Reading project in schools aims to foster lifelong love of books

File picture of a reading child

File picture of a reading child

A reading project aims to help children become lifelong readers.

The Oxfordshire Raise a Reader Programme, launched by Oxford University Press and the National Literacy Trust, is a three-year mission in the wake of the pandemic to encourage reading in all schools.

It will work with 10 schools in its first year with the aim of nurturing a generation of readers in the county’s most disadvantaged and underserved communities.

The campaign will work with booksellers, local communities, parents, librarians, literacy partners and reading professionals.

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The schools will each receive a donation of 500 books – 300 from OUP and 200 from independent publishers – as well as a range of upholstered furniture and book storage to create their own reading areas.

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They also have access to in-person specialist training to develop school-wide reading strategies, a subscription to Oxford Reading Buddy, a digital reading service for nearly 500 books, and the opportunity to host exciting author visits.

As part of the launch, Oxford University Press has released new research showing more than a quarter of children would like their parents to read with them more often.

And 84 percent of parents and carers also say they enjoy reading with their children.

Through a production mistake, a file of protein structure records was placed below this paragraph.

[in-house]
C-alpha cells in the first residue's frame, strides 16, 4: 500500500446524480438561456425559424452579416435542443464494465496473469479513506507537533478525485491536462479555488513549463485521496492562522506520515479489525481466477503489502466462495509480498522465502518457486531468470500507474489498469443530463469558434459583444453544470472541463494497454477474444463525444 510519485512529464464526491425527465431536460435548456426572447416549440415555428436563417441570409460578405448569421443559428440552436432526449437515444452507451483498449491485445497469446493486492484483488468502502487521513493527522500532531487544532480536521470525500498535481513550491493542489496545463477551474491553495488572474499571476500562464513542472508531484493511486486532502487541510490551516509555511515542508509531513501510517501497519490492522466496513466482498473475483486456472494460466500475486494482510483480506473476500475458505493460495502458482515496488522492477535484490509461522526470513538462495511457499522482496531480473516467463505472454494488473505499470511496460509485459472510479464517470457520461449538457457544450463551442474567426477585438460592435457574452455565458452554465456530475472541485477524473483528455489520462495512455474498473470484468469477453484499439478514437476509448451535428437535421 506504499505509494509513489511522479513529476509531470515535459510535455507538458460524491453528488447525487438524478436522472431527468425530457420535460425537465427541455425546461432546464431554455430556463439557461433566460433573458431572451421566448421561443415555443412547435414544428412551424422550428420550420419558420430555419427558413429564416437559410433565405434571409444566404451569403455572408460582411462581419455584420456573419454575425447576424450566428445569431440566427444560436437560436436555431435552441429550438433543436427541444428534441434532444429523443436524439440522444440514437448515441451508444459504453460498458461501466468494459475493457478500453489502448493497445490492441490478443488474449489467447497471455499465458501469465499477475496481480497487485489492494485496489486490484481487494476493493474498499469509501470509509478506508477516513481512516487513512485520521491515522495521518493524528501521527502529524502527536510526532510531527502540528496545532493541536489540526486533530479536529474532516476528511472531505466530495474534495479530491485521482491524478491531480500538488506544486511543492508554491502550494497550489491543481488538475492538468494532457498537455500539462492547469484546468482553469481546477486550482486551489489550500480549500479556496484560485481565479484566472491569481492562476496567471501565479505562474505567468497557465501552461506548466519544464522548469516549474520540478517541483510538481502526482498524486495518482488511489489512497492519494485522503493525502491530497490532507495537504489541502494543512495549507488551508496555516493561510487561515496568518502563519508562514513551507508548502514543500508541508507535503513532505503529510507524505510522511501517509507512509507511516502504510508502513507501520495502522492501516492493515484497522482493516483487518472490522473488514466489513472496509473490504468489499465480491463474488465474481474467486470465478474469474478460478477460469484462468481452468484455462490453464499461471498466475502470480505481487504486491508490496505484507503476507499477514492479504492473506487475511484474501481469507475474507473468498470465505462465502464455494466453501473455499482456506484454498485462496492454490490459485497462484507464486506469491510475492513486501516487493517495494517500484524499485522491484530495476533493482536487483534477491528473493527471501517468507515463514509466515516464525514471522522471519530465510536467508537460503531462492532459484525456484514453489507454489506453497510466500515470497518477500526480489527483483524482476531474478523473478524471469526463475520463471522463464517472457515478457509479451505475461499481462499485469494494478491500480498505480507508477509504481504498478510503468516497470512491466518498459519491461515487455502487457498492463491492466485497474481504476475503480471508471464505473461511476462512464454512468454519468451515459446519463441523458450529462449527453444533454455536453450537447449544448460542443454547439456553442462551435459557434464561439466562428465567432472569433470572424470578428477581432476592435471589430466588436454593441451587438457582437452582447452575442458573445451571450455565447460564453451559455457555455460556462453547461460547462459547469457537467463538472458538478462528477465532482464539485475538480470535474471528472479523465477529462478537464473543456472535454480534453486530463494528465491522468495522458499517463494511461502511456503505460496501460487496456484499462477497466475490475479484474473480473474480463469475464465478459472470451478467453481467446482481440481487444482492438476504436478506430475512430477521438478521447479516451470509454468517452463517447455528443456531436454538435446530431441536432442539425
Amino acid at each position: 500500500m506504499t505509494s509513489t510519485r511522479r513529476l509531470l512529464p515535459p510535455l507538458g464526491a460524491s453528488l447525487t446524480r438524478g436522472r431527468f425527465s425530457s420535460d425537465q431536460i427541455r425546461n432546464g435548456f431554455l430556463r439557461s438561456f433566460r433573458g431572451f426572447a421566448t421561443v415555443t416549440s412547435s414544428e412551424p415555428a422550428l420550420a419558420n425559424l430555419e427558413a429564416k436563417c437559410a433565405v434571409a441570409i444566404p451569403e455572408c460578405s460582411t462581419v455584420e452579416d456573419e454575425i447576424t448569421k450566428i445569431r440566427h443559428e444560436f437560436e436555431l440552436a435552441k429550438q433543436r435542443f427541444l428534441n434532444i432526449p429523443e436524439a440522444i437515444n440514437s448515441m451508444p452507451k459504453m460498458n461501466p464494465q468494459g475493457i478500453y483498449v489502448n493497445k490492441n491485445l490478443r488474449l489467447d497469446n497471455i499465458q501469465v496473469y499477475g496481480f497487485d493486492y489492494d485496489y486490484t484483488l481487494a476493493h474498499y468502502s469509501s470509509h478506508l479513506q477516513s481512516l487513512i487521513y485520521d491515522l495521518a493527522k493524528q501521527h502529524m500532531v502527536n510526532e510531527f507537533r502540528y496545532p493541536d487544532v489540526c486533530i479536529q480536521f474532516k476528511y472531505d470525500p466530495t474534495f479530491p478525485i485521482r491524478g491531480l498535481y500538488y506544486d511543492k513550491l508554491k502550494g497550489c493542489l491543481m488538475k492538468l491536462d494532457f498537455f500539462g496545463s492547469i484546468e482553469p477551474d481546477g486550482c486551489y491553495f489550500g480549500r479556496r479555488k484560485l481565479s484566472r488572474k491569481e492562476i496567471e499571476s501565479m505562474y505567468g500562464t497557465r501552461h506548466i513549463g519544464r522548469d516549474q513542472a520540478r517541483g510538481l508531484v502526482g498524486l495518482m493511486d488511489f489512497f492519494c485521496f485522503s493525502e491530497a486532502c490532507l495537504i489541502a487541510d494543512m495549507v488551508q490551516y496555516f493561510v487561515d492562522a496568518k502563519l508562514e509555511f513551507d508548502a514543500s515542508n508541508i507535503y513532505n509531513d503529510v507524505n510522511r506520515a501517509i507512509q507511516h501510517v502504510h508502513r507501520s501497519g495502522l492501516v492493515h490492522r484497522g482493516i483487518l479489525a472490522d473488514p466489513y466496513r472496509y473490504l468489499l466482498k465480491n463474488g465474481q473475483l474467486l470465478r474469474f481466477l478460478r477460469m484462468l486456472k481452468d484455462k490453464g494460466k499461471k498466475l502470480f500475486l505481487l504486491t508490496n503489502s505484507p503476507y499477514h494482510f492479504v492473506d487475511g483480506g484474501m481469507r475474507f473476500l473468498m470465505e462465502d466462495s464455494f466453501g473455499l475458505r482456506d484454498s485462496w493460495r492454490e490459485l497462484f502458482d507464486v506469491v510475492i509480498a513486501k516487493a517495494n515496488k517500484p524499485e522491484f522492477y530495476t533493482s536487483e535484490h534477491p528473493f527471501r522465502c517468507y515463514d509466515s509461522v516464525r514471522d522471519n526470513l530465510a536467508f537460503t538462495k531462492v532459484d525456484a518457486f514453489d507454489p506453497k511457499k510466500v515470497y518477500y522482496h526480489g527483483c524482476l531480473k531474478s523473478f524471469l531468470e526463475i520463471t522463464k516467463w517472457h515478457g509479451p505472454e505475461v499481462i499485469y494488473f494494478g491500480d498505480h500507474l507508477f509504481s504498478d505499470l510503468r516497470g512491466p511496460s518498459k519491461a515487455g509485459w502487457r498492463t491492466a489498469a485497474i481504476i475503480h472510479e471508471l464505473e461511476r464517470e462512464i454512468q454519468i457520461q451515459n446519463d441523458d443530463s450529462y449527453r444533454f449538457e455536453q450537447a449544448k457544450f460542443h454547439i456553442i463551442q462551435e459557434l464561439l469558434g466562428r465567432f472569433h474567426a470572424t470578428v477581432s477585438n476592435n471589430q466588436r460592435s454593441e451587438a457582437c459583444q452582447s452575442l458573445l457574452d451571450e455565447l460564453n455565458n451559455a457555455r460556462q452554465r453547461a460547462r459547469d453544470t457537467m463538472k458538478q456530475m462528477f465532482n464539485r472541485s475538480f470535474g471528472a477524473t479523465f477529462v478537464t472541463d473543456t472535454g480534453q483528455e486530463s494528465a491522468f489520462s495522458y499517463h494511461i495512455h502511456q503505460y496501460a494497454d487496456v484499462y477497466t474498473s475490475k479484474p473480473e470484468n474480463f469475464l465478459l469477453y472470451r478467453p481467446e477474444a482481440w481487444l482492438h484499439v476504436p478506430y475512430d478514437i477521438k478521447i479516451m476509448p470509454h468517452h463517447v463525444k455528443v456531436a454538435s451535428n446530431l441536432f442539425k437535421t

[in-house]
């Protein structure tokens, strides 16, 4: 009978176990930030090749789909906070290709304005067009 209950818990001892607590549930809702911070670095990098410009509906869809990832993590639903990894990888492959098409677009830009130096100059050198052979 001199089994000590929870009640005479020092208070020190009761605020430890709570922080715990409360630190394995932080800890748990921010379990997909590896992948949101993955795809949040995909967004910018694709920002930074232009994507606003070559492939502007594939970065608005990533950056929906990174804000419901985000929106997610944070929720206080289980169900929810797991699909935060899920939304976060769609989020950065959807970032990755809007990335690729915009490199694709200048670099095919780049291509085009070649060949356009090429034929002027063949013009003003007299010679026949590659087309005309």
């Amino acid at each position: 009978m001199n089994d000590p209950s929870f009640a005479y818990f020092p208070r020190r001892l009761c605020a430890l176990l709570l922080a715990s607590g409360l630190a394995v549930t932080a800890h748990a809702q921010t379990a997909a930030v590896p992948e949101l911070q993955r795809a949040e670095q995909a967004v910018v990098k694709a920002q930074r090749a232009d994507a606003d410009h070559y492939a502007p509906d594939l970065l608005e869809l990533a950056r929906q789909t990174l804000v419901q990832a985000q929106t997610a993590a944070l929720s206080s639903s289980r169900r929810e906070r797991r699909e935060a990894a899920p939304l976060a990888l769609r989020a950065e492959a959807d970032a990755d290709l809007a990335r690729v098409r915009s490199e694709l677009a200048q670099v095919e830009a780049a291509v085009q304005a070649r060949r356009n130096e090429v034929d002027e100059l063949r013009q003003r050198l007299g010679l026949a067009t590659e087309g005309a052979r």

Regular, shorter reading sessions can be beneficial, and most teachers preferred that parents read with their children at least 5-10 minutes a day, four or five days a week.

Helen Freeman, Raise a Reader Project Manager, said: “We are proud to be working with the NLT to provide dedicated reading rooms across schools in Oxfordshire’s most disadvantaged and underserved communities.

“Other exciting plans include bringing our superbly equipped Raise a Reader motorhome to communities across England, distributing free books, sharing resources, organizing author events and having OUP reading experts on hand to help provide tips, how to raise a reader for life.

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“As our research to date shows, cultivating a love of reading at home, an activity that can be enjoyed by parents and children alike, will be a fundamental and powerful tool in bridging the learning gap created by the pandemic.”

OUP takes Raise a Reader on tour in November, visiting 10 less literate locations across England.

Oxford writers and illustrators will join at each stop, including Winnie & Wilbur illustrator Korky Paul, the couple who created The Perfect Fit, Naomi and James Jones; and Paul Westmoreland, author of Rudy and the Wolf Cub, OUP’s big early fall debut.

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